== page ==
The College’s Chief Information Officer (CIO) or the person designated by the CIO shall be the primary contact for the interpretation, enforcement and monitoring of this policy and the resolution of problems concerning it. Any issues concerning law shall be referred to the Legal Office for advice.
The Security Representative shall be responsible for interpretation of this policy, resolution of problems and conflicts with local policies, and special situations.
Where violations of this policy come to his or her attention, the Chief Information Security Officer (CISO) is authorized to work with the appropriate administrative units to obtain compliance with this policy.
Inspection and Monitoring
Inspection and monitoring of network traffic or computer systems, when there is reasonable cause to suspect improper use of the computer or network resources, can be authorized by the College’s Chief Information Officer or Chief Information Security Officer.
Inspection of internal or restricted data, or the monitoring of messages (including electronic mail), when there is reasonable cause to suspect improper use of the computer or network resources can be authorized by the College’s Chief Information Officer or other senior staff.
All information inspected or monitored is treated as confidential by those involved and will have access restricted.
5. Consequences of Misuse of Computing Privileges
A user of College information resources who is found to have purposely or recklessly violated any of these policies will be subject to disciplinary action according to the policies of Human Resources or the Dean of Student Affairs office, up to and including discharge, dismissal, expulsion and / or legal action.
Users, when requested, are expected to cooperate with system administrators in any investigation of system abuse. Users are encouraged to report suspected abuse, especially any damage to, or problems with their files. Failure to cooperate may be grounds for cancellation of access privileges, or other disciplinary actions.
If system administrators have persuasive evidence of misuse of computing resources, and if that evidence points to the computing activities or the computer files of an individual, they should pursue one or more of the following steps, as appropriate to protect other users, networks and the computer system.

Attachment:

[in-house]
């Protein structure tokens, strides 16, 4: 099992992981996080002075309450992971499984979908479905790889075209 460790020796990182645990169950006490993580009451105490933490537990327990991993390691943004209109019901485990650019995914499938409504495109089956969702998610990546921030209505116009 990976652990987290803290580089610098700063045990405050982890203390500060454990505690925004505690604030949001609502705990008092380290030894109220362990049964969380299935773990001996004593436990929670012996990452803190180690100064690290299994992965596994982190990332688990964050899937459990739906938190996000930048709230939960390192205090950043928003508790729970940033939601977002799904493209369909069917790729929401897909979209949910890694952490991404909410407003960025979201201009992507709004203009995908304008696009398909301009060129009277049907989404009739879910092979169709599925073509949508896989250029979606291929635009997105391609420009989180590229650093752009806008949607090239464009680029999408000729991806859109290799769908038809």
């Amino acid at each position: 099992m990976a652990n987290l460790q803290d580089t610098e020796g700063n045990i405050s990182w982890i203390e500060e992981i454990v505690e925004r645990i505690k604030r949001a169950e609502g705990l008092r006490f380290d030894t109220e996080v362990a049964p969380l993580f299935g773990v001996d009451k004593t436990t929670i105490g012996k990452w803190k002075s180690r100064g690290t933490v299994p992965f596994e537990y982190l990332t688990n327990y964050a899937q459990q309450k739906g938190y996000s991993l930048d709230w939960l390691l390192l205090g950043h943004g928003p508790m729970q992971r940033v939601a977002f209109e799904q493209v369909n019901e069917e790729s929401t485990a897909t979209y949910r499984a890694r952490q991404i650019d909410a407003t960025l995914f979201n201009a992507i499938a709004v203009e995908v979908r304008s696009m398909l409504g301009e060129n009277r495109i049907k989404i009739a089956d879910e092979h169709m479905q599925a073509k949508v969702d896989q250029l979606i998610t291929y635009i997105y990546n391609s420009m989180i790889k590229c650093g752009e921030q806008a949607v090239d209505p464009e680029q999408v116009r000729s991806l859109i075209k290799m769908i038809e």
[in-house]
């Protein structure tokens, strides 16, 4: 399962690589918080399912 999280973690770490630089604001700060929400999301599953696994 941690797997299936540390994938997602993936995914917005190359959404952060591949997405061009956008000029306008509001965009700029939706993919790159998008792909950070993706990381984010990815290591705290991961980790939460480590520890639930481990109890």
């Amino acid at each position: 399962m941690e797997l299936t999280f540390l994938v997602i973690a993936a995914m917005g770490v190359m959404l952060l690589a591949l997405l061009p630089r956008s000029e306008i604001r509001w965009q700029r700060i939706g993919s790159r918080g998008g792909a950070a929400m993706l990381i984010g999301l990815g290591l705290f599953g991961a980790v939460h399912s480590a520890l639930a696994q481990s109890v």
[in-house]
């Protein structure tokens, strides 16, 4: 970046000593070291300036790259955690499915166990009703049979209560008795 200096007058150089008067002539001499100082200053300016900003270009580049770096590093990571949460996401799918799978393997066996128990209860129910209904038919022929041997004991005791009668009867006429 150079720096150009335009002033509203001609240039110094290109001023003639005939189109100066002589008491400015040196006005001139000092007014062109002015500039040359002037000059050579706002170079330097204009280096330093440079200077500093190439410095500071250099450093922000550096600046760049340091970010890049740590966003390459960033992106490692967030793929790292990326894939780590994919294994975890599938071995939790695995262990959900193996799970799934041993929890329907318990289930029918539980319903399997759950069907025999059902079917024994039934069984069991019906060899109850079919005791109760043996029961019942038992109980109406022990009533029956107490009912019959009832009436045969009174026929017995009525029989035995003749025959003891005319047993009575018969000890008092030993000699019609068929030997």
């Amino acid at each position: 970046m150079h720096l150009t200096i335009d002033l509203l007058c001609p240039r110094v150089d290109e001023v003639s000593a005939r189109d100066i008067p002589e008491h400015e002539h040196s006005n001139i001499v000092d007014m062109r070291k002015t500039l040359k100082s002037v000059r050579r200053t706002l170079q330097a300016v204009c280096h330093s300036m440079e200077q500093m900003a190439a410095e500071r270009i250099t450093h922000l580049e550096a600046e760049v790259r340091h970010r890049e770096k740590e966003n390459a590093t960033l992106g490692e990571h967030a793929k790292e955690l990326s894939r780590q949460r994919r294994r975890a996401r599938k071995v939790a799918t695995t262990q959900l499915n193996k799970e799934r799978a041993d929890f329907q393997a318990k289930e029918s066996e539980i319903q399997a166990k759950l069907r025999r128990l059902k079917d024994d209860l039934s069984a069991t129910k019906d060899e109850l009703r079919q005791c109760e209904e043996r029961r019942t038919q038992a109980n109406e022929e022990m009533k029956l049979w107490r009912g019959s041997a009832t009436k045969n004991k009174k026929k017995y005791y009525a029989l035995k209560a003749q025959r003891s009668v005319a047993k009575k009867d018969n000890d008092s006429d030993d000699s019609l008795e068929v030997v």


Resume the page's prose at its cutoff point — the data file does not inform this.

- Provide notification of the investigation to the College’s Chief Information Officer or Chief Information Security Officer, as well as the user’s instructor, department or division chair, or supervisor.
- Temporarily suspend or restrict the user’s computing privileges during the investigation. A student may appeal such a suspension or restriction, and petition for reinstatement of computing privileges through the Dean of Students Office. A staff member may appeal through applicable dispute resolution procedures. Faculty members may appeal through the Academic Deans Office or Department Chair.
- With authorization from the College’s Chief Information Officer or Chief Information Security Officer, inspect the user’s files, diskettes, tapes, and / or other computer accessible storage media on College owned and operated equipment
- Refer the matter for possible disciplinary action to the appropriate College unit (i.e. the Dean of Students Office for students, the supervisor for staff, and the Chair of the relevant department for faculty or other teaching or research personnel.
System Administrator. An individual responsible for configuration and maintenance of any device or system connected to the College network. This responsibility may occur at the level of a single device/system or for groups of devices/systems. This pertains to system administrators affiliated with the College as well as to non-college personnel serving the College on an outsourced basis. In the absence of an assigned system administrator, the administrator/owner will be considered to be the system administrator.
Student Honor Code and Fundamental Standard
Unless specifically authorized by a class instructor, all of the following uses of a computer are examples of possible violations of the Honor Code:
- Copying a computer file that contains another student’s assignment and submitting it for credit
- Copying a computer file that contains another student’s assignment and using it as a model for one’s own work
- Collaborating on an assignment, sharing the computer files and submitting the shared file, or a modification thereof, as one’s individual work
In addition, student misuse of a computer, network or system may violate the Fundamental Standard. Examples would be, but are not limited to: theft or other abuse of computer time, including unauthorized entry into a file, to use, read or change the contents; unauthorized use of another person’s identification or password; use of computing facilities to send abusive messages; or use of computing facilities to interfere with the work of another student or the work of a faculty or staff member.
For cases involving a student, referring the case through the Dean of Students Office is the recommended course of action. This ensures that similar offenses may be considered for similar punishments, from semester to semester, year to year, and instructor to instructor. It also allows the detection of repeat offenders.